Overview of the Malaysian Services Sector, 2010 to 2018.

Infographic Animation: Overview of the Malaysian Services Sector, 2010 to 2018.
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The services sector in Malaysia covers all economic activities that are not covered by the agriculture, construction, manufacturing, and mining and quarrying sectors. The services sector is the largest economic sector in Malaysia.

In 2017, the Gross Domestic Product at factor cost (“GDP”) of the services sector was valued at MYR638.8 billion (constant 2010 prices). The services sector contributed 55.2% to Malaysia’s GDP of MYR1,156.7 billion in 2017—more than half the GDP of Malaysia. Between 2010 and 2017, the GDP of the Malaysian services sector registered a 6.2% average year-on-year growth rate. Compared to the other primary sectors—agriculture, construction, manufacturing, mining and quarrying—the Malaysian services sector was the second fastest growing sector after construction (9.6% average year-on-year growth rate) from 2010 to 2017.

Given the size and diversity of the services sector in Malaysia, categorization can be a challenge. Nevertheless, the services sector can be broadly categorized into the following subsectors.

  • Electricity and gas services.
  • Water, water treatment, and sewerage services.
  • Wholesale trade.
  • Retail trade.
  • Automotive trade.
  • Food services.
  • Accommodation services.
  • Information and communication services.
  • Financial services.
  • Insurance services.
  • Real estate and business services.
  • Government services.
  • Other services.

Excluding government services, in 2017, the wholesale trade and retail trade subsectors contributed 12.5% (or MYR80.0 billion) and 12.1% (or MYR77.0 billion) respectively to the GDP of the Malaysian services sector, the two largest among all subsectors, followed by the information and communication services subsector (11.1% or MYR71.0 billion). In terms of GDP growth, the information and communication services subsector grew the fastest among all subsectors, registering an average year-on-year growth rate of 8.7% from 2010 to 2017; the wholesale trade and retail trade subsectors registered an average year-on-year growth rate of 7.1% (5th fastest) and 7.5% (2nd fastest) respectively.

In 2017, there were an estimated 765,000 establishments within the Malaysian services sector, employing approximately 9.0 million people across all occupation levels. The mean and median salaries of employed persons within the Malaysian services sector in 2017 across all occupation levels were estimated to be about MYR3,100 and MYR2,600 per month respectively.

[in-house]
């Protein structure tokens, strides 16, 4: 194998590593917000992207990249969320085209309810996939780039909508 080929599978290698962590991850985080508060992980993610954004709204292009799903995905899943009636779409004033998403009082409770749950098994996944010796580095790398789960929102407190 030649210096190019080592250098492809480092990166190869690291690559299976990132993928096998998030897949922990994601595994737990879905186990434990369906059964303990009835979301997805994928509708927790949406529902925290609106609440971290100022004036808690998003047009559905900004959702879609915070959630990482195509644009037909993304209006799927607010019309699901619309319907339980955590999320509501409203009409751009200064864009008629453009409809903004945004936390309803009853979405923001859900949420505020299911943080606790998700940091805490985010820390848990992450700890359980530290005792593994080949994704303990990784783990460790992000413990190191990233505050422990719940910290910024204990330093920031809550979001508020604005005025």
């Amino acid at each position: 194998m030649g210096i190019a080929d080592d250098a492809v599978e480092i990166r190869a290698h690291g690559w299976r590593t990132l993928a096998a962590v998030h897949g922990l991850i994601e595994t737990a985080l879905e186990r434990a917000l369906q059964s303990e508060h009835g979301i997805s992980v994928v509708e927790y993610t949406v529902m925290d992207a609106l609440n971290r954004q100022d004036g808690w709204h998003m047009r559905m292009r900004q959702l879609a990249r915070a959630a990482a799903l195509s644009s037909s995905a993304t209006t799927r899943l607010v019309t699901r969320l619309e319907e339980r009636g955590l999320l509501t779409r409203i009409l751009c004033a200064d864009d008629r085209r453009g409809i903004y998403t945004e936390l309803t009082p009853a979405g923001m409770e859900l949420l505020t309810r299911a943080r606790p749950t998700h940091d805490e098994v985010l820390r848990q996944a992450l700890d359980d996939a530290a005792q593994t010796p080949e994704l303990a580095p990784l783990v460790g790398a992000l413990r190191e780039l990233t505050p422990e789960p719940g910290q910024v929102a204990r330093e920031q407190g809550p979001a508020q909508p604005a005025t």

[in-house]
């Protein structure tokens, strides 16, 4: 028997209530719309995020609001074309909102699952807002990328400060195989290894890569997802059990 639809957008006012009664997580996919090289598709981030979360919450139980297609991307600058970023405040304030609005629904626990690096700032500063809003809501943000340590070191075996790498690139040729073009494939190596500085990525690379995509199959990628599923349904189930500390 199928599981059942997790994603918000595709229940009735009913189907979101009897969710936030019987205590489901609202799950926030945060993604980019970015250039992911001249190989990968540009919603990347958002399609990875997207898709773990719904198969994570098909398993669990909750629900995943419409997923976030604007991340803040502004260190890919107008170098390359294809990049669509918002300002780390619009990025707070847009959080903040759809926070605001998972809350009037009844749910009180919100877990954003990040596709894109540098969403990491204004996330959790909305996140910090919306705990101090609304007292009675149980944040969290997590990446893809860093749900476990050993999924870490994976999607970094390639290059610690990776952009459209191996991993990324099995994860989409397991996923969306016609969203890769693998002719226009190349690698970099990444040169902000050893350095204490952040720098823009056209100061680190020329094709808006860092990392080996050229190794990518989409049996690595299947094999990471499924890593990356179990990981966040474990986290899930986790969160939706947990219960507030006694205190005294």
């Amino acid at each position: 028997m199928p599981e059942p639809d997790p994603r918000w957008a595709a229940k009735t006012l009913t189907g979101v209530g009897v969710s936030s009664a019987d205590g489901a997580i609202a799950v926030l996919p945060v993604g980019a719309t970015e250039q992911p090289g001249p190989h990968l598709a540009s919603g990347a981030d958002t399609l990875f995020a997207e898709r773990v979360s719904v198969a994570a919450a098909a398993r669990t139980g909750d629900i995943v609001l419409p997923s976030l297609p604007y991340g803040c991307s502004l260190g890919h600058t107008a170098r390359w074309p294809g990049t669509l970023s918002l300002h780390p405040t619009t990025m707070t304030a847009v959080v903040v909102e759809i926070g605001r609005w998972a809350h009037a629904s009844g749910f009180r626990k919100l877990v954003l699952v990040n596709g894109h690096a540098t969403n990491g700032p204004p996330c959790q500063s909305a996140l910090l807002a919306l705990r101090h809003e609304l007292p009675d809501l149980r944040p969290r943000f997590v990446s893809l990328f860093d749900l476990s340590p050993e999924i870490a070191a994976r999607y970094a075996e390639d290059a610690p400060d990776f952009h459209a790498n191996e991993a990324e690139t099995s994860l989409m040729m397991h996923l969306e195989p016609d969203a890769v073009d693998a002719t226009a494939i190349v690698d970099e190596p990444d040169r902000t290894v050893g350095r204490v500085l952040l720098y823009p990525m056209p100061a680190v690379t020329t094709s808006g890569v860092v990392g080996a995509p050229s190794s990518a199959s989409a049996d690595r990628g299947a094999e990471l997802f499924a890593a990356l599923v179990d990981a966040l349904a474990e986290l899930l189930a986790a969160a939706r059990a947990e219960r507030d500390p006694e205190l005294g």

The growth of the services sector in Malaysia has remained relatively stable over the past 7 years. Between 2010 and 2017, the average year-on-year GDP growth rate of the Malaysian services sector hovered around 6.2% (2010—2017), 5.9% (2013—2017), and 6.2% (2016—2017). Based on the historical growth trend of the Malaysian services sector between 2010 and 2017, the GDP of the Malaysian services sector is projected to grow by 5.9% to MYR676.7 billion in 2018.

Definitions

Services sector: The services sector includes all other economic activities that are not covered by the other primary sectors, such as electricity, gas, steam and air conditioning supply; water supply; sewerage, waste management and remediation activities; wholesale and retail trade; repair of motor vehicles and motorcycles; transportation and storage; accommodation and food service activities; information and communication; financial and insurance activities; real estate activities; professional, scientific and technical activities; administrative and support service activities; education; human health and social work activities; arts, entertainment and recreation; and other service activities.

Establishments: Establishments include individual proprietorships, partnerships, limited liability partnerships, private limited companies, public limited companies, co-operatives, and public corporations.

Occupation levels: Occupation levels include skilled (managers, professionals, technicians and associate professionals), semi-skilled (clerical support, plant and machine operators, etc.), and low-skilled (elementary occupations).


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